• Tourist guides who work on a seasonal basis
  • Garment workers in Bangladesh working on a short-term basis to meet short-term requirements for overseas orders
  • Casual agricultural labourers in Ecuador, hired daily with a verbal contract and who may be denied pay on the whim of the employer who decides whether the work is satisfactory or not
  • High skilled office workers as in the US and other developed countries, hired on temporary contracts but on a long-term or semi-permanent basis

Temporary work is most prevalent in agricultural economies and the informal economy—in the very same countries where employment protection legislation where it exists is unlikely to be enforced, and social support is minimal or non-existent. While it is less prevalent in the advanced countries, it is increasing everywhere. As the WESP report notes, although temporary workers were the first to lose their jobs as the pandemic hit, permanent workers soon follow. Such jobs become available as they are often temporary or increasingly gig or platform work where workers are classified as self-employed. They enable employers to easily impose lay-offs when demand falls.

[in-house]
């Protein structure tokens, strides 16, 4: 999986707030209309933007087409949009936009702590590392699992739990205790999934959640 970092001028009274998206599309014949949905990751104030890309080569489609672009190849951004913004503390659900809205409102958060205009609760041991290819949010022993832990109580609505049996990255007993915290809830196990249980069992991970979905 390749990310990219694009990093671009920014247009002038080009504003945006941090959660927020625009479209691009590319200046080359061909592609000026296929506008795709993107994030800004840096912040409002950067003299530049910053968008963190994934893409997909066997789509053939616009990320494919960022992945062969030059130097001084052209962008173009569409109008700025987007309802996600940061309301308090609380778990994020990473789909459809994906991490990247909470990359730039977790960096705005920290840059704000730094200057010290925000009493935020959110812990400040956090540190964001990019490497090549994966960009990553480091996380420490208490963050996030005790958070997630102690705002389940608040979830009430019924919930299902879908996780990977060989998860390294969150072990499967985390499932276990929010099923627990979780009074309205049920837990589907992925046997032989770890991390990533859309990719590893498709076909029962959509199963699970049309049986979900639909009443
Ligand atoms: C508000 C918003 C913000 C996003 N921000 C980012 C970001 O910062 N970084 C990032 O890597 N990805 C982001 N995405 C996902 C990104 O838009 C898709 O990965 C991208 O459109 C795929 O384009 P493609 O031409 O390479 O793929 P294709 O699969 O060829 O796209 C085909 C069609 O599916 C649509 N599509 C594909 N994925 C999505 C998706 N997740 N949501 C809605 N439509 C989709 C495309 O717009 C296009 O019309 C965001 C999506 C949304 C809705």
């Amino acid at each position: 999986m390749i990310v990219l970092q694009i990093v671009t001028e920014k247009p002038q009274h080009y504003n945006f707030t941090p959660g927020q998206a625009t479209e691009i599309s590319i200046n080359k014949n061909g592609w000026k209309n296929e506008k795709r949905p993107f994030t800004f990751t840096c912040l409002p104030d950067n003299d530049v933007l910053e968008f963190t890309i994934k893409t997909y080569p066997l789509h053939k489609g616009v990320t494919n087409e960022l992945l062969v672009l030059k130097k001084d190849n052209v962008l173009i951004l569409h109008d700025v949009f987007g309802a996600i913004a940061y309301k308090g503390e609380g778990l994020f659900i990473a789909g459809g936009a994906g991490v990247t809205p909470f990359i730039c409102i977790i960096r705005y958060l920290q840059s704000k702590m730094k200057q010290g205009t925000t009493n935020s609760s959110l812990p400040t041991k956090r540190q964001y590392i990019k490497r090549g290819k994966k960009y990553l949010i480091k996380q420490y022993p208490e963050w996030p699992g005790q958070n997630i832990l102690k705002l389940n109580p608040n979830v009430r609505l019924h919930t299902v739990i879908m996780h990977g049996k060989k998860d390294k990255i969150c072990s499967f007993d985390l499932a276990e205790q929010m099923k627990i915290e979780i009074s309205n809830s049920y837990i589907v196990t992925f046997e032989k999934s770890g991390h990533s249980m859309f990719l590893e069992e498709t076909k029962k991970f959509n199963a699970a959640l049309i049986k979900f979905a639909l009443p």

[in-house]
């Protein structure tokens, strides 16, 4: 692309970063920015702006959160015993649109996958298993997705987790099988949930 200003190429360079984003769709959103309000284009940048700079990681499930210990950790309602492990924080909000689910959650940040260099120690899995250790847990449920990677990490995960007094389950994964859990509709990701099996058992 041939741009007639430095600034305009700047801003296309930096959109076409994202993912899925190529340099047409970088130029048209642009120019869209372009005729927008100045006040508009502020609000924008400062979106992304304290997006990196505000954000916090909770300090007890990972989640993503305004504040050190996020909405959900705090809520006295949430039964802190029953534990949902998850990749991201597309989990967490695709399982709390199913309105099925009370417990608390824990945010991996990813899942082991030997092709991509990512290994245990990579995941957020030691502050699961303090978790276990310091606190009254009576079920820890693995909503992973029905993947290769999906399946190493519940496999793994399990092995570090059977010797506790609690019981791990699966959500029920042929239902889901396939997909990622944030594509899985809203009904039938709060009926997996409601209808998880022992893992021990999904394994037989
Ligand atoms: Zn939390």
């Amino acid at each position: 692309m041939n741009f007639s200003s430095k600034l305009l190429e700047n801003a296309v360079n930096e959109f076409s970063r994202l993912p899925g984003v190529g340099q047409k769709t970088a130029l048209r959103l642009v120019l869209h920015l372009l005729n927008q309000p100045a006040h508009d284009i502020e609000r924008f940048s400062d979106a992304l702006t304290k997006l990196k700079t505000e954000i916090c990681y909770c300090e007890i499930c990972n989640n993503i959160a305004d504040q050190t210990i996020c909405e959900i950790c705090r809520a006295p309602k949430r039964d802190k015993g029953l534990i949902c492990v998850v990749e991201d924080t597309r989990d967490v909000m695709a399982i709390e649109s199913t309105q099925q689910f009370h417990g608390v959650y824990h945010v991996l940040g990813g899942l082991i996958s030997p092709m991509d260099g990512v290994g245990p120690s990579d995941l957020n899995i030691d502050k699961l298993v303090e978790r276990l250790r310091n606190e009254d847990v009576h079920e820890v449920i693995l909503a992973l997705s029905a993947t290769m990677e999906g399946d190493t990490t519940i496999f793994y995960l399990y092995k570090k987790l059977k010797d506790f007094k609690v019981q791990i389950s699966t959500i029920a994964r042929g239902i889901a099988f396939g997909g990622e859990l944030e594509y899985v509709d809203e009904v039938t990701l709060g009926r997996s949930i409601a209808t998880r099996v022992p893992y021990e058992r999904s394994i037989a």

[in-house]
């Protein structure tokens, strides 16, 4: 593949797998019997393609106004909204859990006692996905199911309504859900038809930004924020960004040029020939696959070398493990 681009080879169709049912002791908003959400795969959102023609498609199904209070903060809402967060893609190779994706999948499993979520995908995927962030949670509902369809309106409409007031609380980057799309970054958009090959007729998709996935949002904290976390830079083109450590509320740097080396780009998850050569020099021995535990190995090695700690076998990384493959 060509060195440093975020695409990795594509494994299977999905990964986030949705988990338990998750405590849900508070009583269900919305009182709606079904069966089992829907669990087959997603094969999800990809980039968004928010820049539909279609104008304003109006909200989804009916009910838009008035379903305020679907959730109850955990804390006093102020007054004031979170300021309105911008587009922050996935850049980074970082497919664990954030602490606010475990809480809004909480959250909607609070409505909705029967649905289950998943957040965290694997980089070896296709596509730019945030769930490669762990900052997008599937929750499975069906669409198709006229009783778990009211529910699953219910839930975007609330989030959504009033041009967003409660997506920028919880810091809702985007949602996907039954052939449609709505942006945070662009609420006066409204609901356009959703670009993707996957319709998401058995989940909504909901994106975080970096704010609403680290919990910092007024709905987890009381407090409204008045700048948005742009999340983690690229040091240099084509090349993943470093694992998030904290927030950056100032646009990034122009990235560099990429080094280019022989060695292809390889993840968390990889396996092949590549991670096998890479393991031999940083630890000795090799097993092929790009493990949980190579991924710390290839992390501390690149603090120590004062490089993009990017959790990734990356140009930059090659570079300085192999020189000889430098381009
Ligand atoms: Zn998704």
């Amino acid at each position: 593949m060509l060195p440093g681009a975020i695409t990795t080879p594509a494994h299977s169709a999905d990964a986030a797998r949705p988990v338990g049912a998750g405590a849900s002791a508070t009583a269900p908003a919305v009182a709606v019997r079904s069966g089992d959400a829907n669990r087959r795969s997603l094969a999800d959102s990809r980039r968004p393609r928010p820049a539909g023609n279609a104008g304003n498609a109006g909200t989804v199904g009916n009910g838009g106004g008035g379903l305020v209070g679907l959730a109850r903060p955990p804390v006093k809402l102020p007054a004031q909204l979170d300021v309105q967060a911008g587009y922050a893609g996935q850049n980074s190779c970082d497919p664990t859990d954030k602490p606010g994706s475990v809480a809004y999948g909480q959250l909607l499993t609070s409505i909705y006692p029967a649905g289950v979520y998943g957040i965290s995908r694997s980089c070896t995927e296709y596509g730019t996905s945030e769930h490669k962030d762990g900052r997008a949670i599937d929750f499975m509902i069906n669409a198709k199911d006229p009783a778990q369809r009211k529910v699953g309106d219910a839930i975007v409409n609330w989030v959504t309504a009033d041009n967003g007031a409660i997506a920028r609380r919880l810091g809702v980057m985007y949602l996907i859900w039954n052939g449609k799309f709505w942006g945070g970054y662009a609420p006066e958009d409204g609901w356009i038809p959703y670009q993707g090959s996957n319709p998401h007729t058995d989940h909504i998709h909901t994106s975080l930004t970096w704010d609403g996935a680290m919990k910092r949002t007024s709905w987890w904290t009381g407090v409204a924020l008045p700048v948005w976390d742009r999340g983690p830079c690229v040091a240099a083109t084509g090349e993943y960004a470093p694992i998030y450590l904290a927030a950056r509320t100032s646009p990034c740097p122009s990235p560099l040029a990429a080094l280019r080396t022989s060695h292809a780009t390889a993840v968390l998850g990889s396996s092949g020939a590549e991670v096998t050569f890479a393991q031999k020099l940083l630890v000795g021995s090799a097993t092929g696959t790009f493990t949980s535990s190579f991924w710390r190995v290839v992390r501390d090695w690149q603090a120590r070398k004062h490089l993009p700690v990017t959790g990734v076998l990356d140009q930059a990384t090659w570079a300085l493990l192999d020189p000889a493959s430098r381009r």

Temporary workers have little bargaining power and thus are extremely vulnerable to exploitative employers, leaving them trapped in endless cycles of intermittent jobs and forced to cope with irregular income. Having run down whatever savings they had, a further 30 million adults fell into extreme poverty in 2020 as they lost their jobs, while the number of extreme working poor who do not earn enough to keep themselves above the poverty line rose by 8 million.

Temporary workers are typically paid less than permanent workers, suffering a 26 percent penalty compared with the median monthly wage. Temporary employment as a percentage of all employees has therefore been rising steadily. The average temporary employment rate was 28 percent in 2011-19, up from 15 percent in 1991-2000.

The WESP report highlights the role that the central banks have played in all this. Asset purchase programmes (APP) became the primary stimulus tool in the advanced countries, with the US, UK, European Union and Japan adding around $10 trillion to their balance sheets, bringing total “assets” to nearly $26 trillion. Many developing country central banks followed suit, implementing asset purchase programmes for the first time.

The report cautions about the longer-term growth impacts, pointing out that APPs in the 2010s led to little in the way of capital investment but instead went on share buybacks and reduced firms’ ability to cope with economic downturn. These APPs threaten inflation and financial stability even as they have disproportionally benefited the wealthy.